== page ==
Lincecum, 29, has a 4.95 ERA in 313 regular season innings since dominating from 2008-11. This year, strikeouts are up and walks down, suggesting he could be a 3.50 ERA pitcher moving forward. With over $7MM remaining, his salary could be prohibitive for some clubs, and his ERA has bounced around in the mid to high-4.00s since May. A qualifying offer, which could cost $14MM, is a question mark at this point for the Giants if he stays, in my opinion.
Pence, 30, is hitting .277/.320/.457 in 440 plate appearances this year. He's hitting .259/.300/.401 since June 1st, and probably doesn't qualify as an impact bat even in a weak market. Rosenthal suggests he would receive a qualifying offer from the Giants after the season, so they'd be looking to top the value of a supplemental draft pick. Of course, the Giants have typically placed a lower value on such picks than most clubs. Pence has around $4.6MM remaining on his contract.
Lopez, 36, would be the easiest of the three to move. About 64% of the batters he's faced have been left-handed hitters, and he's dominated against them. The Braves and Indians seek left-handed relief. The Diamondbacks are in the market as well, though the division rivals haven't matched up on a trade since '05. The Giants would consider re-signing Lopez in the offseason, according to Jack Magruder of FOX Sports Arizona, but "indications are that Lopez would like to play closer to his Virginia home."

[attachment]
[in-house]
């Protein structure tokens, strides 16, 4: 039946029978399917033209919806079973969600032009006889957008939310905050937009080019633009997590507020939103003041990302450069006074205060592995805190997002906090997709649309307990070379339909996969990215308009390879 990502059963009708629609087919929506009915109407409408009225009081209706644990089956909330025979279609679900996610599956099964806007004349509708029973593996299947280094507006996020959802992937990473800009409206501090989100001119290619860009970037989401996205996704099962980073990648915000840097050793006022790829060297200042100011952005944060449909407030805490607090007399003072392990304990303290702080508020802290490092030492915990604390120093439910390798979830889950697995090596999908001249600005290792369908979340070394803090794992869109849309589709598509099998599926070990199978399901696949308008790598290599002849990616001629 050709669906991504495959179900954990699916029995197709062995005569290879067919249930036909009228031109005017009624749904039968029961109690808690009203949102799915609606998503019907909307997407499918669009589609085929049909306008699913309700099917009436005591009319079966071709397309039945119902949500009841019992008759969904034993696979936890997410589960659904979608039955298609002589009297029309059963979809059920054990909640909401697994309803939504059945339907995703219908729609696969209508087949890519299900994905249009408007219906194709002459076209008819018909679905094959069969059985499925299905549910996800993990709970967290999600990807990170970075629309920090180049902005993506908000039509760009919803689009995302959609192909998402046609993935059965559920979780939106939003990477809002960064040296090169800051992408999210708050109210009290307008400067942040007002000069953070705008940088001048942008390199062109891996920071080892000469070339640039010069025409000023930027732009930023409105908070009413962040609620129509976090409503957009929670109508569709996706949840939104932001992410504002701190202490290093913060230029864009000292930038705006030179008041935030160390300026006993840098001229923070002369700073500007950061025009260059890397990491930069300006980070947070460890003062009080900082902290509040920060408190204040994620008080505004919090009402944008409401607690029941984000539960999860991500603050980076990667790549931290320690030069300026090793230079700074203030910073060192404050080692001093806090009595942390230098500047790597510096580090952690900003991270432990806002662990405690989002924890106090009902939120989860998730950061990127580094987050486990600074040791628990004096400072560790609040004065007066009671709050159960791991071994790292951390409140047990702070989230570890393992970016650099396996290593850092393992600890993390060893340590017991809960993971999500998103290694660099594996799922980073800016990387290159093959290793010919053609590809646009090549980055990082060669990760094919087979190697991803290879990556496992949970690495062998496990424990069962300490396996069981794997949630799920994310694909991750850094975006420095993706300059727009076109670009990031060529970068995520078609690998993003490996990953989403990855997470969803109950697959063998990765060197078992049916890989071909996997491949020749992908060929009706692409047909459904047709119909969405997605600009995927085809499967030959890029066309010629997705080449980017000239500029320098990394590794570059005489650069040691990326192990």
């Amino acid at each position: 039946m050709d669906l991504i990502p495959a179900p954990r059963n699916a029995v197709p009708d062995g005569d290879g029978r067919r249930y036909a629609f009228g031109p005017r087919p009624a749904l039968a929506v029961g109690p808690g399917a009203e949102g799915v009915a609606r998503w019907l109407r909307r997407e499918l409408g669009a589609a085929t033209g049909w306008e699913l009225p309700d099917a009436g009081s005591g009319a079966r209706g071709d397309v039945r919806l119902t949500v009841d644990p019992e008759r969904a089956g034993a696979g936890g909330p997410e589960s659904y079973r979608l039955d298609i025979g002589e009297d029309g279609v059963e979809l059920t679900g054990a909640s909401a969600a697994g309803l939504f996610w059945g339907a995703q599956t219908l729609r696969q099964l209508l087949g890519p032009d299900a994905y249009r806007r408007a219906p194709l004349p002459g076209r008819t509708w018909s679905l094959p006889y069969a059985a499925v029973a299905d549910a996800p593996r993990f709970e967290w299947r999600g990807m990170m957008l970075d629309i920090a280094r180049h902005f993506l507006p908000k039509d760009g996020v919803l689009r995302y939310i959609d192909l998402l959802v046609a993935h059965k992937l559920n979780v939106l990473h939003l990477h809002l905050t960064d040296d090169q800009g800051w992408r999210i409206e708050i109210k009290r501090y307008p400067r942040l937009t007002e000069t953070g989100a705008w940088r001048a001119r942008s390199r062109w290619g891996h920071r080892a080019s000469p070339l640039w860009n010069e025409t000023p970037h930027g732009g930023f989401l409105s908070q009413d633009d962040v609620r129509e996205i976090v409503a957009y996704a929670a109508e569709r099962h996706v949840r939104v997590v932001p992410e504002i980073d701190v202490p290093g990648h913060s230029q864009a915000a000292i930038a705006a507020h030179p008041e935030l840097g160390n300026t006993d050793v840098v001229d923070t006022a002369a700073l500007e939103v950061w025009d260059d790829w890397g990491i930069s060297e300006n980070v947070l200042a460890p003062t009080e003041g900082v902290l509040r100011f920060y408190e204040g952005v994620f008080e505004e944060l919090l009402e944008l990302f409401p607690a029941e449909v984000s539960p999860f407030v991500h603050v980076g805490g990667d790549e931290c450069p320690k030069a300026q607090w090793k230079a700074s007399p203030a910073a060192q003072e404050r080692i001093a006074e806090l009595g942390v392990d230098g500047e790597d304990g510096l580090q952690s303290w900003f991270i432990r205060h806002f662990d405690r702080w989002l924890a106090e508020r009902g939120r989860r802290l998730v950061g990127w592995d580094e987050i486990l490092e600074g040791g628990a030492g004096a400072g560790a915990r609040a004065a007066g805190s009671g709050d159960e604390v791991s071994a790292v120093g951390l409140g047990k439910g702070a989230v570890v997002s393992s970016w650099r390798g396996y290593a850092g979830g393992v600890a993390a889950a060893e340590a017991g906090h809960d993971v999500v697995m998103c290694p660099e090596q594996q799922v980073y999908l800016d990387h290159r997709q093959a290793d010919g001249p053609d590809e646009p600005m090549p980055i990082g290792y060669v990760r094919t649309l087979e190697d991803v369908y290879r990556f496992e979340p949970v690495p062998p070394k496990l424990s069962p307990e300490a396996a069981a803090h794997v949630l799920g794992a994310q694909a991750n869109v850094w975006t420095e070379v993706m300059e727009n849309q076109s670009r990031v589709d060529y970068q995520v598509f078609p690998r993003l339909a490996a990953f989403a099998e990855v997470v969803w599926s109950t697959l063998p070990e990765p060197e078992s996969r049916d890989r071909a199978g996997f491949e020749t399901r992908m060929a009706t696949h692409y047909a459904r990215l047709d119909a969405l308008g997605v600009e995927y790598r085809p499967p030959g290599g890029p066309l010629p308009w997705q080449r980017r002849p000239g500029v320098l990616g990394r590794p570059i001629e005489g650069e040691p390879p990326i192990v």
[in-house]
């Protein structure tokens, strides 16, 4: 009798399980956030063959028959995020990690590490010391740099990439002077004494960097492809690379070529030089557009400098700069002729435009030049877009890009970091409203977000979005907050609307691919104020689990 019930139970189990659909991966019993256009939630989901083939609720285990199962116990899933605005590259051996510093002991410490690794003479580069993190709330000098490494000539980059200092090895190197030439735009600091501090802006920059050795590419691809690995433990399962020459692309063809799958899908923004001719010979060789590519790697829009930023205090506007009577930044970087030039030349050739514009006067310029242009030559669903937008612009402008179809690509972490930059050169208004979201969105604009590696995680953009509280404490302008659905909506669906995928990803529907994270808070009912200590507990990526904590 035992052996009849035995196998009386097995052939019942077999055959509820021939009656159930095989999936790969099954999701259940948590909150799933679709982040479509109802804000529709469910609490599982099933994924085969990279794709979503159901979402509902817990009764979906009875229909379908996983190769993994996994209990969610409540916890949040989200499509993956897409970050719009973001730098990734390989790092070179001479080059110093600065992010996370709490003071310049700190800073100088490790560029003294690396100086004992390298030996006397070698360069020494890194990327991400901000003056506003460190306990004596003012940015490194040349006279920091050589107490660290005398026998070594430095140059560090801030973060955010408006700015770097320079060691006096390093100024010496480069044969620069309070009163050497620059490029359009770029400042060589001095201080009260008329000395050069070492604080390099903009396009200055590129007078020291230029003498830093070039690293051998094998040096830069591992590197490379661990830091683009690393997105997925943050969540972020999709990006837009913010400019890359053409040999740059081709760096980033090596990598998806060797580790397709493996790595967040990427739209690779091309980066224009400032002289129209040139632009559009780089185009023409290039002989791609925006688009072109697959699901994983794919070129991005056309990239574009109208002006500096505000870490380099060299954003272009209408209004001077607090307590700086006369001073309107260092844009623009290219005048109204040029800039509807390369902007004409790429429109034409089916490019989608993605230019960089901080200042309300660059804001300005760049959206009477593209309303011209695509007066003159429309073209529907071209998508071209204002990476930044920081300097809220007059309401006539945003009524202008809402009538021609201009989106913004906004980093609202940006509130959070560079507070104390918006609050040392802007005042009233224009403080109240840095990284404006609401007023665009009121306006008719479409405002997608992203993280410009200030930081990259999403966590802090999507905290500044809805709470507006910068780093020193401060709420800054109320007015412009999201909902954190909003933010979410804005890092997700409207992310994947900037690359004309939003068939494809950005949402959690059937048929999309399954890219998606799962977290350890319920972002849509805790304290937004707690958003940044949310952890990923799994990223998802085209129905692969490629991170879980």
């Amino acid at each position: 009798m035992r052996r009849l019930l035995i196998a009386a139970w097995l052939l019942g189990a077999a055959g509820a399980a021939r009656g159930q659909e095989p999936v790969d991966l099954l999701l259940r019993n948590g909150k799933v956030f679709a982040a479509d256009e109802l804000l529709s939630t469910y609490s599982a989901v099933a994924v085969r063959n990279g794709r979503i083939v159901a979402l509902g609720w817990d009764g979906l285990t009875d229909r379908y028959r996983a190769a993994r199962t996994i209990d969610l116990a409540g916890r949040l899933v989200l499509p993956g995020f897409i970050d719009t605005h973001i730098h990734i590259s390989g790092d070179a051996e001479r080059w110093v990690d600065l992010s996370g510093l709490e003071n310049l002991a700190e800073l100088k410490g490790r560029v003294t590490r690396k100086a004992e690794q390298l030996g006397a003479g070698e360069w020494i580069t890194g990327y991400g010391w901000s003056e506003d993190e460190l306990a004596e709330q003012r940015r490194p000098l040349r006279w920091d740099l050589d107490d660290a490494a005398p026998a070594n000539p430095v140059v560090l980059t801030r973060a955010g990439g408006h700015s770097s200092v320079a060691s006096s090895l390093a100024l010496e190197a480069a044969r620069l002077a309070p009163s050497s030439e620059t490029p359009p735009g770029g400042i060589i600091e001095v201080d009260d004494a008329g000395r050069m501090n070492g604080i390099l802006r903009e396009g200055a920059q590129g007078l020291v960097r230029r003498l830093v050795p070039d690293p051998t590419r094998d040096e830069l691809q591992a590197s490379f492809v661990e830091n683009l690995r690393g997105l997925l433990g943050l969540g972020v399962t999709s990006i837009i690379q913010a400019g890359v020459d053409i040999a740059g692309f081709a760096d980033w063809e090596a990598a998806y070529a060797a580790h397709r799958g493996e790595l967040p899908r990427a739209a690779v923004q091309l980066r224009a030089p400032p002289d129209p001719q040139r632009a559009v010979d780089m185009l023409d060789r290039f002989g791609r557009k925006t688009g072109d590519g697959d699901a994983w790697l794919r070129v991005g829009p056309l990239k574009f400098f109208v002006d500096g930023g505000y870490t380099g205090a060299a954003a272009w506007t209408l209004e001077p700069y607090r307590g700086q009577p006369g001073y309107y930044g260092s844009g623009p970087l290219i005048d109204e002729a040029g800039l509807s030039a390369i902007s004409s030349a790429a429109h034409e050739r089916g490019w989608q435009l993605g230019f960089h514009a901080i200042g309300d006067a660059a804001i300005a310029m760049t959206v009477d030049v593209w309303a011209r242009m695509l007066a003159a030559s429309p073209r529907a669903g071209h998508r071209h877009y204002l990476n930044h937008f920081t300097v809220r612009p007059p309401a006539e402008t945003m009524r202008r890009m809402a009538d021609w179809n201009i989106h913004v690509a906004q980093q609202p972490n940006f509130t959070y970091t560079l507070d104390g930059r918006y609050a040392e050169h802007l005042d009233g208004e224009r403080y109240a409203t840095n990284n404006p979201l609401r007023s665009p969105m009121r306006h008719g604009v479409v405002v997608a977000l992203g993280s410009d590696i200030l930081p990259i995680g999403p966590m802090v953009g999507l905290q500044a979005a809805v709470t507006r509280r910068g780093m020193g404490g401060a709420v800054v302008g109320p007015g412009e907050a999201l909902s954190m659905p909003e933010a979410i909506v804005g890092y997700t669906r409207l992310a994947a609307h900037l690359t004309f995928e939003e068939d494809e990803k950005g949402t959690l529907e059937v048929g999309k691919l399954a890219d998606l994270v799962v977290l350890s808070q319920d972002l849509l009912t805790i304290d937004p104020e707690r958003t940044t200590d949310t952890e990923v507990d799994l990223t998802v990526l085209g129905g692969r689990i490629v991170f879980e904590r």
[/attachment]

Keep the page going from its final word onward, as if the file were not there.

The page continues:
Steve Adams contributed to this post.
9:45pm: Lincecum's no-trade clause is likely to be a moot point, as general manager Brian Sabean said today on KNBR radio: "I find it hard to believe we'll see Timmy in another uniform this year" (via Hank Schulman of the San Francisco Chronicle on Twitter).
Lincecum told Schulman's colleague, John Shea, that he's not worried about trade talk, especially after Sabean's comments (Twitter link).
7:06pm: Tim Lincecum has a previously unreported limited no-trade clause in his contract that would allow him to block trades to eight teams, according to Jon Heyman of CBS Sports. The Red Sox and Tigers aren't on that list, he adds, alluding to a report from earlier in the week that the Tigers have interest in acquiring "The Freak" and converting him to a reliever.
A Tigers acquisition is a "major long shot," and one NL executive called the idea of a team acquiring Lincecum and converting him into a closer "far-fetched." Heyman adds that Lincecum likely wouldn't be happy about the move anyway. He prefers to start, and because he's just over two months away from hitting the open market for the first time, a move to the bullpen may reduce his free agent value.
The 29-year-old Lincecum has a 4.26 ERA with 9.7 K/9, 3.7 BB/9 and a 46.2 percent ground-ball rate in 116 1/3 innings this season. He's in the final season of a two-year, $40.5MM contract he signed with the Giants to avoid arbitration prior to the 2012 campaign. He's lost significant life on his fastball and seen his command worsen in that time, leading to results that look more like a fourth or fifth starter than a two-time Cy Young winner.